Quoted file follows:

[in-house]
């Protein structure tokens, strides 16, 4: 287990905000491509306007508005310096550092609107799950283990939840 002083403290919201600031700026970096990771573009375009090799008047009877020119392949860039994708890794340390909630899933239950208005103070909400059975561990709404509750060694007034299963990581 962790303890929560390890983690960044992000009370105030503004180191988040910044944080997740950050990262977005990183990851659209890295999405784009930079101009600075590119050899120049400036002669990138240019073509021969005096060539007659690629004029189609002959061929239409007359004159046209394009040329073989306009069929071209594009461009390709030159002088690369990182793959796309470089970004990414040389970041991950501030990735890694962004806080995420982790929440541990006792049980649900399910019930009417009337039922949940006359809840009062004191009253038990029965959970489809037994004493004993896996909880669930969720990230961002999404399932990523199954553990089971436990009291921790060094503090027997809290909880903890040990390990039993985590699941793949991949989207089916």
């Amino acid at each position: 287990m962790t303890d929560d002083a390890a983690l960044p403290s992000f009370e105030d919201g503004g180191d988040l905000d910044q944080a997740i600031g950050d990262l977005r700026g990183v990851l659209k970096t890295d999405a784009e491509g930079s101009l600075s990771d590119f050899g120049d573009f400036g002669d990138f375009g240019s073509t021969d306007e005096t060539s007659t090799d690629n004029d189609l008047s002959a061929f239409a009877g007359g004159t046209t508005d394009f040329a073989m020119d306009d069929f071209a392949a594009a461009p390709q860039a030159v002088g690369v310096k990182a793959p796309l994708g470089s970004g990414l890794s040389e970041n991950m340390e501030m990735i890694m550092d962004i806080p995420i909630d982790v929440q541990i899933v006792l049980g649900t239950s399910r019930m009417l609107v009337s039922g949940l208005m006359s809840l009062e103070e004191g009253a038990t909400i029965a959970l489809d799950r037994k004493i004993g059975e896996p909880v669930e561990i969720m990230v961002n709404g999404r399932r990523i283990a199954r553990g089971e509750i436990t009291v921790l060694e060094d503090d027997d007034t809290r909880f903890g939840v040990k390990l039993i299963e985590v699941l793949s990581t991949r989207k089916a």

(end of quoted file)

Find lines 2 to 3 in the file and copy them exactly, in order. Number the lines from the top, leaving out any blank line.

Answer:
């Protein structure tokens, strides 16, 4: 287990905000491509306007508005310096550092609107799950283990939840 002083403290919201600031700026970096990771573009375009090799008047009877020119392949860039994708890794340390909630899933239950208005103070909400059975561990709404509750060694007034299963990581 962790303890929560390890983690960044992000009370105030503004180191988040910044944080997740950050990262977005990183990851659209890295999405784009930079101009600075590119050899120049400036002669990138240019073509021969005096060539007659690629004029189609002959061929239409007359004159046209394009040329073989306009069929071209594009461009390709030159002088690369990182793959796309470089970004990414040389970041991950501030990735890694962004806080995420982790929440541990006792049980649900399910019930009417009337039922949940006359809840009062004191009253038990029965959970489809037994004493004993896996909880669930969720990230961002999404399932990523199954553990089971436990009291921790060094503090027997809290909880903890040990390990039993985590699941793949991949989207089916």
């Amino acid at each position: 287990m962790t303890d929560d002083a390890a983690l960044p403290s992000f009370e105030d919201g503004g180191d988040l905000d910044q944080a997740i600031g950050d990262l977005r700026g990183v990851l659209k970096t890295d999405a784009e491509g930079s101009l600075s990771d590119f050899g120049d573009f400036g002669d990138f375009g240019s073509t021969d306007e005096t060539s007659t090799d690629n004029d189609l008047s002959a061929f239409a009877g007359g004159t046209t508005d394009f040329a073989m020119d306009d069929f071209a392949a594009a461009p390709q860039a030159v002088g690369v310096k990182a793959p796309l994708g470089s970004g990414l890794s040389e970041n991950m340390e501030m990735i890694m550092d962004i806080p995420i909630d982790v929440q541990i899933v006792l049980g649900t239950s399910r019930m009417l609107v009337s039922g949940l208005m006359s809840l009062e103070e004191g009253a038990t909400i029965a959970l489809d799950r037994k004493i004993g059975e896996p909880v669930e561990i969720m990230v961002n709404g999404r399932r990523i283990a199954r553990g089971e509750i436990t009291v921790l060694e060094d503090d027997d007034t809290r909880f903890g939840v040990k390990l039993i299963e985590v699941l793949s990581t991949r989207k089916a």